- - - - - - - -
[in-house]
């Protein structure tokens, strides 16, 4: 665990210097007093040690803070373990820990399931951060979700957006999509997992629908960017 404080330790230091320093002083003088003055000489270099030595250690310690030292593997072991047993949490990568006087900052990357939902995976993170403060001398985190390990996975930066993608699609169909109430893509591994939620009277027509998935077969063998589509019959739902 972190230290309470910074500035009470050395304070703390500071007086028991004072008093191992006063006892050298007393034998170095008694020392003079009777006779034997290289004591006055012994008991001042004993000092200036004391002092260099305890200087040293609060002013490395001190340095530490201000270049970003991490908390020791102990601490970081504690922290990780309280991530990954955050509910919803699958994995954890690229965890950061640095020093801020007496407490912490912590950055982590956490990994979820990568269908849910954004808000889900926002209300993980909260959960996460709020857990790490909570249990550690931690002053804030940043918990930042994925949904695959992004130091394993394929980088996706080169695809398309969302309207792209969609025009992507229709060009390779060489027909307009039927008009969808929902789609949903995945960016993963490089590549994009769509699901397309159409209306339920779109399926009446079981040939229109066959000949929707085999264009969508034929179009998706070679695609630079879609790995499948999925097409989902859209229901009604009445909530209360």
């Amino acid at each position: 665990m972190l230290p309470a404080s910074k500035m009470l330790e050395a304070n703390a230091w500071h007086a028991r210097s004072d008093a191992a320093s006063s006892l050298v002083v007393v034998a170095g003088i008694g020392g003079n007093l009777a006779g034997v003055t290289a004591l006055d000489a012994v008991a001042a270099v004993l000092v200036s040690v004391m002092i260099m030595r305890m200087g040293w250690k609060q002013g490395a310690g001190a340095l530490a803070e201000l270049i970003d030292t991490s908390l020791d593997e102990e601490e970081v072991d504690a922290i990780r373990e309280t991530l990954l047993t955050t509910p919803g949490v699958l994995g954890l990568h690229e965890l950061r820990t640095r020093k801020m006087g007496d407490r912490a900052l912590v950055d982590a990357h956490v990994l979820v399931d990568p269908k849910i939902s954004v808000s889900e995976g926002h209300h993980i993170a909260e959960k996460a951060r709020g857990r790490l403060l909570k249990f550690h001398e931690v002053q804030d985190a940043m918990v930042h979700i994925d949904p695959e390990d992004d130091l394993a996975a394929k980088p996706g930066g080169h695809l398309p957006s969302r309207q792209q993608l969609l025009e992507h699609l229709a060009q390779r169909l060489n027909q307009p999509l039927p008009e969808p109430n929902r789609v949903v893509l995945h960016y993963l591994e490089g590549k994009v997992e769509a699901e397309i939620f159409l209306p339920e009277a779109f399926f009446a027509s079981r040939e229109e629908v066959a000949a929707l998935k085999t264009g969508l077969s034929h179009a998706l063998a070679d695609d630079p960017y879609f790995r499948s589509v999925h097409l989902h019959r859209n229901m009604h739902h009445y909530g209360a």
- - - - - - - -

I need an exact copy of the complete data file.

[in-house]
């Protein structure tokens, strides 16, 4: 665990210097007093040690803070373990820990399931951060979700957006999509997992629908960017 404080330790230091320093002083003088003055000489270099030595250690310690030292593997072991047993949490990568006087900052990357939902995976993170403060001398985190390990996975930066993608699609169909109430893509591994939620009277027509998935077969063998589509019959739902 972190230290309470910074500035009470050395304070703390500071007086028991004072008093191992006063006892050298007393034998170095008694020392003079009777006779034997290289004591006055012994008991001042004993000092200036004391002092260099305890200087040293609060002013490395001190340095530490201000270049970003991490908390020791102990601490970081504690922290990780309280991530990954955050509910919803699958994995954890690229965890950061640095020093801020007496407490912490912590950055982590956490990994979820990568269908849910954004808000889900926002209300993980909260959960996460709020857990790490909570249990550690931690002053804030940043918990930042994925949904695959992004130091394993394929980088996706080169695809398309969302309207792209969609025009992507229709060009390779060489027909307009039927008009969808929902789609949903995945960016993963490089590549994009769509699901397309159409209306339920779109399926009446079981040939229109066959000949929707085999264009969508034929179009998706070679695609630079879609790995499948999925097409989902859209229901009604009445909530209360």
């Amino acid at each position: 665990m972190l230290p309470a404080s910074k500035m009470l330790e050395a304070n703390a230091w500071h007086a028991r210097s004072d008093a191992a320093s006063s006892l050298v002083v007393v034998a170095g003088i008694g020392g003079n007093l009777a006779g034997v003055t290289a004591l006055d000489a012994v008991a001042a270099v004993l000092v200036s040690v004391m002092i260099m030595r305890m200087g040293w250690k609060q002013g490395a310690g001190a340095l530490a803070e201000l270049i970003d030292t991490s908390l020791d593997e102990e601490e970081v072991d504690a922290i990780r373990e309280t991530l990954l047993t955050t509910p919803g949490v699958l994995g954890l990568h690229e965890l950061r820990t640095r020093k801020m006087g007496d407490r912490a900052l912590v950055d982590a990357h956490v990994l979820v399931d990568p269908k849910i939902s954004v808000s889900e995976g926002h209300h993980i993170a909260e959960k996460a951060r709020g857990r790490l403060l909570k249990f550690h001398e931690v002053q804030d985190a940043m918990v930042h979700i994925d949904p695959e390990d992004d130091l394993a996975a394929k980088p996706g930066g080169h695809l398309p957006s969302r309207q792209q993608l969609l025009e992507h699609l229709a060009q390779r169909l060489n027909q307009p999509l039927p008009e969808p109430n929902r789609v949903v893509l995945h960016y993963l591994e490089g590549k994009v997992e769509a699901e397309i939620f159409l209306p339920e009277a779109f399926f009446a027509s079981r040939e229109e629908v066959a000949a929707l998935k085999t264009g969508l077969s034929h179009a998706l063998a070679d695609d630079p960017y879609f790995r499948s589509v999925h097409l989902h019959r859209n229901m009604h739902h009445y909530g209360a």